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Odysseus Spacecraft Goes Silent After Moon Tumble

Odysseus
Photo Credit : Google

A week after breaking its leg upon landing and toppling close to the lunar south pole, Odysseus—the first private US spacecraft to land on the moon—went silent on Thursday.

The end came when flight controllers told its computer and power systems to go into standby mode after receiving one final picture from Odysseus. The goal of this preventive action is to maintain the lander’s ability to reawaken in two to three weeks. Spokesman Josh Marshall for Intuitive Machines claims that these last steps exhausted the lander’s batteries, essentially sending Odysseus into an extended hibernation.

“Good night, Odie. We hope to hear from you again,” the company said via X, formerly Twitter. Originally slated for just a week-long mission on the moon, the lander exceeded expectations when Intuitive Machines successfully landed Odysseus on February 22, making it the first private company in the US to land on the moon. This feat placed them among the few countries, including Japan, to have accomplished such a landing since the 1960s.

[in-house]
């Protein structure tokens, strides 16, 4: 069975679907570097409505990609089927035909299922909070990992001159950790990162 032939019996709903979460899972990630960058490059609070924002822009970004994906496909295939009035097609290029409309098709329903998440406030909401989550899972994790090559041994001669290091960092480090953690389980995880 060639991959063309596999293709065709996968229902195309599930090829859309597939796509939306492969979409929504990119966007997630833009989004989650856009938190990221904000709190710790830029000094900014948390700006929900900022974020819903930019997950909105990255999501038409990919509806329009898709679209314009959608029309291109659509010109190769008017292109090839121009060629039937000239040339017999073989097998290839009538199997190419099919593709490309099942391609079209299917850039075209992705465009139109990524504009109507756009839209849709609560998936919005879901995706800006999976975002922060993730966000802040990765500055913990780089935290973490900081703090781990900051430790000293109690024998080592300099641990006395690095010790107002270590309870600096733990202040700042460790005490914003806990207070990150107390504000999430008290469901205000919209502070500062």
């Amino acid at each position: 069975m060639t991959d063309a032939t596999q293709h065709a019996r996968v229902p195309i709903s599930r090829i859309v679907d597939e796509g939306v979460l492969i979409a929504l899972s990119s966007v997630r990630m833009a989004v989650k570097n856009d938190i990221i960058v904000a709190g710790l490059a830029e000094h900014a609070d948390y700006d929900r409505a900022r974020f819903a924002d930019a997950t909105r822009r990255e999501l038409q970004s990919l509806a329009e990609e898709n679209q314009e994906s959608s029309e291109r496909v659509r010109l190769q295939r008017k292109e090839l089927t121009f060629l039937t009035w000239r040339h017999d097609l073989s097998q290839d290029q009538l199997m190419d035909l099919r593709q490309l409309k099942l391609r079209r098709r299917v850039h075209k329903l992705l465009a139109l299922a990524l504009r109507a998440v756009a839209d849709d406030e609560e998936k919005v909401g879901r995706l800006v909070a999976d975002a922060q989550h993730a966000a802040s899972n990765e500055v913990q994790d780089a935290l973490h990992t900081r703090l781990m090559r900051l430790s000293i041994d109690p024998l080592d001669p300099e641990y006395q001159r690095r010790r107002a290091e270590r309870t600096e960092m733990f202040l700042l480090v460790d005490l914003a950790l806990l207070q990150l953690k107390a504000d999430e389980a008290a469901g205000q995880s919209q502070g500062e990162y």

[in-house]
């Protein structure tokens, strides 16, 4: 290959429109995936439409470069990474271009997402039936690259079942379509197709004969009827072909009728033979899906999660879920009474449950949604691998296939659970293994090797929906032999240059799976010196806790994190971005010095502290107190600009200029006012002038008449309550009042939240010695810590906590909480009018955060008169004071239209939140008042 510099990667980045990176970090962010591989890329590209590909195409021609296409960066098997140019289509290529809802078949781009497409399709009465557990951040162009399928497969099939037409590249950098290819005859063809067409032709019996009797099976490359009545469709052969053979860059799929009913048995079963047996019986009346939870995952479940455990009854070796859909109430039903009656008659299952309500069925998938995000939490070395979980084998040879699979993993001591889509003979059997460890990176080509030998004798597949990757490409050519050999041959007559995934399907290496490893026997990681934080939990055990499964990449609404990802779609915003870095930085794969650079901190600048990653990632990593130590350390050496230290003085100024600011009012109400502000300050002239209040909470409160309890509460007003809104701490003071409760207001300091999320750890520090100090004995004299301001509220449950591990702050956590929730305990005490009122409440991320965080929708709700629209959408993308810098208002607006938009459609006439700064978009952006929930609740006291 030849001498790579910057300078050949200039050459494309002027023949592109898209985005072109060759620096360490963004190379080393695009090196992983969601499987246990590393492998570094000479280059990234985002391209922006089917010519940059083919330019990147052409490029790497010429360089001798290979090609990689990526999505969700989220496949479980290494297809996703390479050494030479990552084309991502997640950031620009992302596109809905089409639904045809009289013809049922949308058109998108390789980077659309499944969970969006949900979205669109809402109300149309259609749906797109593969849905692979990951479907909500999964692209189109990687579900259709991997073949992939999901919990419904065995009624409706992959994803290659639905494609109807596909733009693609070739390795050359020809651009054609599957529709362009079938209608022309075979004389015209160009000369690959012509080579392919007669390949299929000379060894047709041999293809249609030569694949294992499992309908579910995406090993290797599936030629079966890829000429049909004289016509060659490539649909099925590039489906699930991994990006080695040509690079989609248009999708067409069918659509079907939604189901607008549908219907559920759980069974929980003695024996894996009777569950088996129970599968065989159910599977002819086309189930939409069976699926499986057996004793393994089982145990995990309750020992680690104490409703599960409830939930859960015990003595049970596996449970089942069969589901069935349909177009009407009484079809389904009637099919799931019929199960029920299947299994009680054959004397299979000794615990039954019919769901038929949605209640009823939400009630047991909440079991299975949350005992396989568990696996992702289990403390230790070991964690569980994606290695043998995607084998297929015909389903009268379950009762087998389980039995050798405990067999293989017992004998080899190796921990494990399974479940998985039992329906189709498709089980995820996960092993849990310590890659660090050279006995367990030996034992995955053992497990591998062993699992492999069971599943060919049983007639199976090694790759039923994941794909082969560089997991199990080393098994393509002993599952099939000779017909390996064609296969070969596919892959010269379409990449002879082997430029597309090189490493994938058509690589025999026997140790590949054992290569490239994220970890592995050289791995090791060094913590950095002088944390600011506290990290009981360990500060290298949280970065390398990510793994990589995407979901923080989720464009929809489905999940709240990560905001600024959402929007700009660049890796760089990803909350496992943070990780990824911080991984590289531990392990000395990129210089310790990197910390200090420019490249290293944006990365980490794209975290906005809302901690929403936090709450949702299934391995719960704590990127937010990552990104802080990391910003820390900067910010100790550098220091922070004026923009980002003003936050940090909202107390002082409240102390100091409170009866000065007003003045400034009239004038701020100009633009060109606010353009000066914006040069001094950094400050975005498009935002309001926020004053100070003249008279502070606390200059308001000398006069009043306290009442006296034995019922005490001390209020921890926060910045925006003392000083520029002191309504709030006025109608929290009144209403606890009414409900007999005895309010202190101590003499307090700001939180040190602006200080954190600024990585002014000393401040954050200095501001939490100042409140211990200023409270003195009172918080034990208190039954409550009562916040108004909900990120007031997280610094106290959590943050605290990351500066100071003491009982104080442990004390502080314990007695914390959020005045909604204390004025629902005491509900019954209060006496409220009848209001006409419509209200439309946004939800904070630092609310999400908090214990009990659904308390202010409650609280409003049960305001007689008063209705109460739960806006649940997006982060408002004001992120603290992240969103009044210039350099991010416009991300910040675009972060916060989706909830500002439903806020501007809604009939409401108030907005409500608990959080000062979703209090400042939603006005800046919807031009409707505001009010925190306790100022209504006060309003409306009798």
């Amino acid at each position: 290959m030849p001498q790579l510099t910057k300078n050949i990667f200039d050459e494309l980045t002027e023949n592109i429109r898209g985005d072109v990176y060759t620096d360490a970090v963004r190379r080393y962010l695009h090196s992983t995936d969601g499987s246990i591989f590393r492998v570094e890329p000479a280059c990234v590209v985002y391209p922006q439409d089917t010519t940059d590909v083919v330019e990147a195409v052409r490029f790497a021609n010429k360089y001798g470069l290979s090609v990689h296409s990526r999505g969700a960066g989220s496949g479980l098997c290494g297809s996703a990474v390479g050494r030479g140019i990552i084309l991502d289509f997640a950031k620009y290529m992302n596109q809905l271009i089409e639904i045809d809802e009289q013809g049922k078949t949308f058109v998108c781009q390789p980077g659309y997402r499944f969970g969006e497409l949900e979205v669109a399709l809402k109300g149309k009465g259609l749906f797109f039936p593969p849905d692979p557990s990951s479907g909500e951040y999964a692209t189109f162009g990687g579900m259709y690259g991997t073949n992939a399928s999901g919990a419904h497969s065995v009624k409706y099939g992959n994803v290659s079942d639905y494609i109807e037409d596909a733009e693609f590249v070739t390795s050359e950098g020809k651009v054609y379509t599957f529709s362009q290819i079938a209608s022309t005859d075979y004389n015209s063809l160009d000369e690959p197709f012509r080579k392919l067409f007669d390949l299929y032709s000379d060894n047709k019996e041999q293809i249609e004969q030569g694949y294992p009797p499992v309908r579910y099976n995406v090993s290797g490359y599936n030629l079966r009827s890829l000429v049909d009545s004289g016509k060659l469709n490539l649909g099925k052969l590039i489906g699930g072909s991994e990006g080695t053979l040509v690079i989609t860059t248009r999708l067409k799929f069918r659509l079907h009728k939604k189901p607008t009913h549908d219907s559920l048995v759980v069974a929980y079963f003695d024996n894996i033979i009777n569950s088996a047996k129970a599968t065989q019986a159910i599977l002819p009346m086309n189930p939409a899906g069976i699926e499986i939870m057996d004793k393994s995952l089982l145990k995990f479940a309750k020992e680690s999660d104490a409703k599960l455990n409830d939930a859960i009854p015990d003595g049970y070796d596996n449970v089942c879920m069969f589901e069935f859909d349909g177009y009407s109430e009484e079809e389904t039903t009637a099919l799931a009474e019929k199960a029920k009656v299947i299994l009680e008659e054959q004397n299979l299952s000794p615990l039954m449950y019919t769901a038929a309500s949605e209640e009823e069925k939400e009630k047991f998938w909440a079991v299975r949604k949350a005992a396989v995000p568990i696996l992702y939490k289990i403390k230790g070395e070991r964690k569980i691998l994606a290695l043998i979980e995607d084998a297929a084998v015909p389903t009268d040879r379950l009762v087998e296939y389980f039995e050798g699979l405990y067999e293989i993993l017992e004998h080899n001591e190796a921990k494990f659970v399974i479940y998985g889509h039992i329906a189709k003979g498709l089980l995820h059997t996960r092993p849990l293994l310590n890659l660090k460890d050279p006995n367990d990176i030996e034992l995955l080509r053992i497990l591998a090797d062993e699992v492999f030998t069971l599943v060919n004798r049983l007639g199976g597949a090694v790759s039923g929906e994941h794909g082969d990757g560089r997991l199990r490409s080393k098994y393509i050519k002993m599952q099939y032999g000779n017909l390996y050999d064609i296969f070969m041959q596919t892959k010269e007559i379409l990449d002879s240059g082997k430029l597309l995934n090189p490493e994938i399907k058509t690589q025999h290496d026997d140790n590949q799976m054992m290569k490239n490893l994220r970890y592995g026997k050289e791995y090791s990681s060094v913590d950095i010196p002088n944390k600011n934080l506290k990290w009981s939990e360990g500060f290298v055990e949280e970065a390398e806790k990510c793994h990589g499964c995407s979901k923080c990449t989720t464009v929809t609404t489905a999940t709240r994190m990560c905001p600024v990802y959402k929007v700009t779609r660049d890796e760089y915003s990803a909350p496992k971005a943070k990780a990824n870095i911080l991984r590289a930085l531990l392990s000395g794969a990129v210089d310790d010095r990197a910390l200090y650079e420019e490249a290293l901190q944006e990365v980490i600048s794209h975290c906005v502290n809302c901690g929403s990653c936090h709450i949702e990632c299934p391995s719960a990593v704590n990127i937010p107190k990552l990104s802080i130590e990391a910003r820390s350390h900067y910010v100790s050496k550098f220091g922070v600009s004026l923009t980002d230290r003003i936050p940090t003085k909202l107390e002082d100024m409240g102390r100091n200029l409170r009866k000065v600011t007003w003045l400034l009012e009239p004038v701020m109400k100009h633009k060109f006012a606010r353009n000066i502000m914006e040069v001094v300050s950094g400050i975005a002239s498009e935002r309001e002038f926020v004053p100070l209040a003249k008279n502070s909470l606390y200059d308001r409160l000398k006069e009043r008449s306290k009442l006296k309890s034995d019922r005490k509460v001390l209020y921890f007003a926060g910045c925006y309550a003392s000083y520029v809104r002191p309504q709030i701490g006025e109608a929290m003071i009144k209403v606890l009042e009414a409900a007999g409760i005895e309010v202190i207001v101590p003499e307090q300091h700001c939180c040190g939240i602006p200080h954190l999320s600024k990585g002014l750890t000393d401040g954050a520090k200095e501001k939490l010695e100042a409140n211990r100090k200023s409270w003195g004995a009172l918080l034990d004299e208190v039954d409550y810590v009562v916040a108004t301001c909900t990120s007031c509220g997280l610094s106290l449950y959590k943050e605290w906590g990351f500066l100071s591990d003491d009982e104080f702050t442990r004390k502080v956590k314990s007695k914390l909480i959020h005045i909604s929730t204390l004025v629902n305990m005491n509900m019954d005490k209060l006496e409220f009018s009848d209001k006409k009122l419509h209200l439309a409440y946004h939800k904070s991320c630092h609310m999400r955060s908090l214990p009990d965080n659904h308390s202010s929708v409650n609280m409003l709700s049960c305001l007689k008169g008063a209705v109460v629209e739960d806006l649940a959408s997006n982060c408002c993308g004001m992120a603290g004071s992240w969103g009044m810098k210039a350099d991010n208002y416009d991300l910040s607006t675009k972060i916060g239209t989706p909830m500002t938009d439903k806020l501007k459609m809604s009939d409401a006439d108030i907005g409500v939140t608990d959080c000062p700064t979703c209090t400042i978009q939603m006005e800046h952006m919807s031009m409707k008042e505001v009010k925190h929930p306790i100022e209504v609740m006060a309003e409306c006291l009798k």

Last Thursday, the six-legged vehicle successfully reached the lunar surface despite an 11th-hour navigational glitch. However, the descent resulted in an awkward landing, with Odysseus touching down in a sideways or sharply tilted position. This immediately impeded its operations.

Despite facing challenges, Intuitive Machines’ lander, Odysseus, surpassed the company’s initial expectations by remaining operational despite sustaining damage that affected its solar power and communication abilities, all while being in a tipped-over position.

A major advancement in NASA’s commercial lunar delivery program, Odysseus is carrying six $118 million NASA experiments. Private companies had made failed attempts before; in January, one lander crashed back to Earth.

NASA sees these private landers as precursors to manned missions, expected to occur in the coming years. Prior to Odysseus, the last U.S. moon landing was by Apollo 17 astronauts Gene Cernan and Harrison Schmitt in 1972.

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